Subscribe to RSS
Cap-and-suction hemoclip closure of an iatrogenic cricopharyngeal perforation
Over-the-scope (OTS) clips have revolutionized the management of gastrointestinal (GI) perforations and leaks    . However, the dimensions of the OTS clip and its delivery device can make deployment challenging or even undesirable , especially in regions of the GI tract where maneuverability may be limited.
A 68-year-old patient was transferred to our tertiary center following a presumptive diagnosis of a proximal esophageal perforation. The patient had suffered a transmural myocardial infarction days before the current admission, for which a transesophageal cardiac ultrasound had been attempted. The day after, the patient complained of fever, and progressive pharyngeal and thoracic pain, as well as hematemesis. Chest computed tomography (CT) subsequently revealed signs of perforation ([Fig. 1]).
At our center, cap-assisted upper GI endoscopy was performed with the patient under general anesthesia and showed a longitudinal laceration of the cricopharyngeal muscle, extending into the proximal esophagus ([Fig. 2a]). The deployment of an OTS clip was deemed unfeasible owing to the limited maneuverability and location of the perforation. Unfortunately, classic clip closure was also challenging and only a limited amount of mucosa was captured, which was deemed insufficient to guarantee a robust closure. Therefore, we decided to apply the cap-and-suction hemoclip closure (CASH) technique ([Video 1]). With the CASH technique, the hemoclip is opened to its maximum diameter directly in the cap ([Fig. 2 b]) and the targeted mucosal edges are aspirated into the cap. When a sufficient amount of mucosa has been captured, the hemoclip is deployed ([Fig. 2 c]). During follow-up, no residual perforation was detected on an upper GI series, or on CT scanning ([Fig. 3]), after which a soft-solid diet was initiated and the patient resumed his cardiac rehabilitation.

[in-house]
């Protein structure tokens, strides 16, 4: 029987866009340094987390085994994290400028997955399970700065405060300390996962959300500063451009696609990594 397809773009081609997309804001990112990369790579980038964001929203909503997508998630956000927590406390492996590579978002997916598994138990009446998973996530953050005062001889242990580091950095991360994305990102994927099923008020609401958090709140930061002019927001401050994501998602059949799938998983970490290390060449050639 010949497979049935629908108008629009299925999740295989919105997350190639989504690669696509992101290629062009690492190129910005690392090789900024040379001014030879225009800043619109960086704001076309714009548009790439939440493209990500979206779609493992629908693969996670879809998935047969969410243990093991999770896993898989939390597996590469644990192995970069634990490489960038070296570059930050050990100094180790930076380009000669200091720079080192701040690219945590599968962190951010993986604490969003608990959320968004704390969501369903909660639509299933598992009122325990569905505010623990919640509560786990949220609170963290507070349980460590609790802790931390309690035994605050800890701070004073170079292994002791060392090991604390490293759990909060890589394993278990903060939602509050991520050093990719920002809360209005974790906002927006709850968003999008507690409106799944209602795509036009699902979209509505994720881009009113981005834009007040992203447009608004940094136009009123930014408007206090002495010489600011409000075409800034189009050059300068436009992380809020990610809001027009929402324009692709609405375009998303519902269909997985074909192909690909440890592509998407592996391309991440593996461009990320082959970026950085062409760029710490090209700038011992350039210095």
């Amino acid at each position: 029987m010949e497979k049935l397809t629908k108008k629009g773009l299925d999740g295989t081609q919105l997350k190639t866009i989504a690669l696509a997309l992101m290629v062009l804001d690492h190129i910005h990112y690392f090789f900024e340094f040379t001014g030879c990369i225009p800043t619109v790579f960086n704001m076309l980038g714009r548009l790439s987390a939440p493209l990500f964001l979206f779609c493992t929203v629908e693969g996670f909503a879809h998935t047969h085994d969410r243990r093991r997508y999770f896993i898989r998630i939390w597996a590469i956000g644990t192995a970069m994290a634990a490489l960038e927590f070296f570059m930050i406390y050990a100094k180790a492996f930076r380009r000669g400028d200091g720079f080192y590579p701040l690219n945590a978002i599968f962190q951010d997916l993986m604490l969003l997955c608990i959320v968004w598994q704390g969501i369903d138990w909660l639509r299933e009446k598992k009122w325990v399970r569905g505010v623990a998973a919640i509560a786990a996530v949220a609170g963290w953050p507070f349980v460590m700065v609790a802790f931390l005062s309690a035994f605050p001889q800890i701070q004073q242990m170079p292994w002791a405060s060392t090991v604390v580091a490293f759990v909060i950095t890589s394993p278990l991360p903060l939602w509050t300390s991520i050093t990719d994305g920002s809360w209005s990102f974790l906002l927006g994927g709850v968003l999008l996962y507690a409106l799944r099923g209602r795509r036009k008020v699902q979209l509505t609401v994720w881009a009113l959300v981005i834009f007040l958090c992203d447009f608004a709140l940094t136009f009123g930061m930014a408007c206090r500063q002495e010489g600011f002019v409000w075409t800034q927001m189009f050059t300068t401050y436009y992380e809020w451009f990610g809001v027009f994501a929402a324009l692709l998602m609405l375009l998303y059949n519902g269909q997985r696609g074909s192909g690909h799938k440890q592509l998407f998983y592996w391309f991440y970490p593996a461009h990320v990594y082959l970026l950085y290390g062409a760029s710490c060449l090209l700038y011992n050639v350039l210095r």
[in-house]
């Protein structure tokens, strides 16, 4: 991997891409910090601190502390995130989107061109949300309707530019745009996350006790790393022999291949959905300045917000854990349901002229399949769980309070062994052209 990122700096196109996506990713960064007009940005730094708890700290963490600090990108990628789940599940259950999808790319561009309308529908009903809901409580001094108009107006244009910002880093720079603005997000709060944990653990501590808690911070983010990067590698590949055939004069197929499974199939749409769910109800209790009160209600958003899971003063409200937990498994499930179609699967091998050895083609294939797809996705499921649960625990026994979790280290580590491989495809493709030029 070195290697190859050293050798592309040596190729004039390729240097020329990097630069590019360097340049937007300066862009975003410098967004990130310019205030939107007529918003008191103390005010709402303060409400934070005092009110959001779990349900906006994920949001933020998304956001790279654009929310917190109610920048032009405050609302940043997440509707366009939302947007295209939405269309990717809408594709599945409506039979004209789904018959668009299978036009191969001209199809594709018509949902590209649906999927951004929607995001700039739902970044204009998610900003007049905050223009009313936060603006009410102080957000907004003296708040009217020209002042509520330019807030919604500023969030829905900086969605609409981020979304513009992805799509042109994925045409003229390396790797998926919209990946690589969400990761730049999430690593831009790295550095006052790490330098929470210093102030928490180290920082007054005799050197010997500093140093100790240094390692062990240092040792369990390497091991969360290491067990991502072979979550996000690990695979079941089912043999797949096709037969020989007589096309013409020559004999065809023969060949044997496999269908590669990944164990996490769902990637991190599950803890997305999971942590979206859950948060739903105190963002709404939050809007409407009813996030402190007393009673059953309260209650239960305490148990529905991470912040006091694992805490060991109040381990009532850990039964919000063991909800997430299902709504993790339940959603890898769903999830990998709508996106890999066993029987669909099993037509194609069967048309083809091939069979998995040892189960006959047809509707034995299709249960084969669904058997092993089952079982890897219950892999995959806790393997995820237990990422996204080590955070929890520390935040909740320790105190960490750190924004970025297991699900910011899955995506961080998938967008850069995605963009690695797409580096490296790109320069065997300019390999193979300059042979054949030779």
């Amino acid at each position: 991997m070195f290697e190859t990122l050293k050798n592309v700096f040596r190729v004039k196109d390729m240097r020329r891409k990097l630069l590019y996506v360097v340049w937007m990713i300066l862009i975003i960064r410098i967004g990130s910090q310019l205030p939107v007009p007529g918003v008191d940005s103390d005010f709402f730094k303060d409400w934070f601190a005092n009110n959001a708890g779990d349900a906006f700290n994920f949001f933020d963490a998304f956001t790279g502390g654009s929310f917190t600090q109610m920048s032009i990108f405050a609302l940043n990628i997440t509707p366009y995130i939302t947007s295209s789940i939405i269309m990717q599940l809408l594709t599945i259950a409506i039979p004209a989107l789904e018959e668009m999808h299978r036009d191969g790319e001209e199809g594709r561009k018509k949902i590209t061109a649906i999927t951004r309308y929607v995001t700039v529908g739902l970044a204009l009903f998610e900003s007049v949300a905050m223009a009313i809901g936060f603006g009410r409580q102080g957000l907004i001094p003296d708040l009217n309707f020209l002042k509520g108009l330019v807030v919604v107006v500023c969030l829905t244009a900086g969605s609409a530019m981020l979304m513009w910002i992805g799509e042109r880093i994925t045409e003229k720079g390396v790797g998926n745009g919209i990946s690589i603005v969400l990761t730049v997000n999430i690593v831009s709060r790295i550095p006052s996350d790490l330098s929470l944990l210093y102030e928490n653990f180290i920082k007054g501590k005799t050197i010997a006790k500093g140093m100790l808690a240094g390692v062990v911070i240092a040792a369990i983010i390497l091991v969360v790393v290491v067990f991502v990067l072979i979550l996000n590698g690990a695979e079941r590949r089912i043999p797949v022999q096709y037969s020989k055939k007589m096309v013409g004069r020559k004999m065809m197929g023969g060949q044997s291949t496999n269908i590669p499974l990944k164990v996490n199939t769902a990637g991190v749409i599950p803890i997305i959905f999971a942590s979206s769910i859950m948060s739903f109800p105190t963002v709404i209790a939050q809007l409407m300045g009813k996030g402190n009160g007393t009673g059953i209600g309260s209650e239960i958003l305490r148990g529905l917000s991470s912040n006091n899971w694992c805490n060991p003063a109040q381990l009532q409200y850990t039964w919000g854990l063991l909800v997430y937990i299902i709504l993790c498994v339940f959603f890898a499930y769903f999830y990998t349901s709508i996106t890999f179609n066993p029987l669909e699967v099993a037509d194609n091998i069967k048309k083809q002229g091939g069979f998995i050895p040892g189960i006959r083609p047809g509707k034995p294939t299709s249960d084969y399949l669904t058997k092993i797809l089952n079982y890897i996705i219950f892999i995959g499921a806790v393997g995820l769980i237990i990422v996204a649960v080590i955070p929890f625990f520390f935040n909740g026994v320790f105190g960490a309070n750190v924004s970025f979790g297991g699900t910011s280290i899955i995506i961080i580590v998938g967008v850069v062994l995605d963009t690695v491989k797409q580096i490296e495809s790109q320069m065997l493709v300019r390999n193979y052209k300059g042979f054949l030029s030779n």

Video 1 Cap-and-suction hemoclip closure of a cricopharyngeal perforation.
With the CASH approach, only limited scope movement is required and a substantial amount of mucosa can be captured, providing a robust mucosal closure. Our case suggests that this simple, yet effective, technique can be considered in patients ineligible for the application of OTS clips.
Endoscopy E-Videos is a free access online section, reporting on interesting cases and new techniques in gastroenterological endoscopy. All papers include a high
quality video and all contributions are
freely accessible online.
This section has its own submission
03 November 2020 (online)
© 2020. Thieme. All rights reserved.
Georg Thieme Verlag KG
Rüdigerstraße 14, 70469 Stuttgart, Germany
- 1 von Renteln D, Schmidt A, Vassiliou MC. et al. Endoscopic closure of large colonic perforations using an over-the-scope clip: a randomized controlled porcine study. Endoscopy 2009; 41: 481-486
- 2 Pohl J, Borgulya M, Lorenz D. et al. Endoscopic closure of postoperative esophageal leaks with a novel over-the-scope clip system. Endoscopy 2010; 42: 757-759
- 3 Raithel M, Albrecht H, Scheppach W. et al. Outcome, comorbidity, hospitalization and 30-day mortality after closure of acute perforations and postoperative anastomotic leaks by the over-the-scope clip (OTSC) in an unselected cohort of patients. Surg Endosc 2017; 31: 2411-2425
- 4 Manta R, Manno M, Bertani H. et al. Endoscopic treatment of gastrointestinal fistulas using an over-the-scope clip (OTSC) device: case series from a tertiary referral center. Endoscopy 2011; 43: 545-548
- 5 Mangiavillano B, Auriemma F, Bianchetti M. et al. Complete colonic closure with an over-the-scope clip placed for a colorectal anastomotic fistula: a big mistake. Endoscopy 2020; 52: 521-522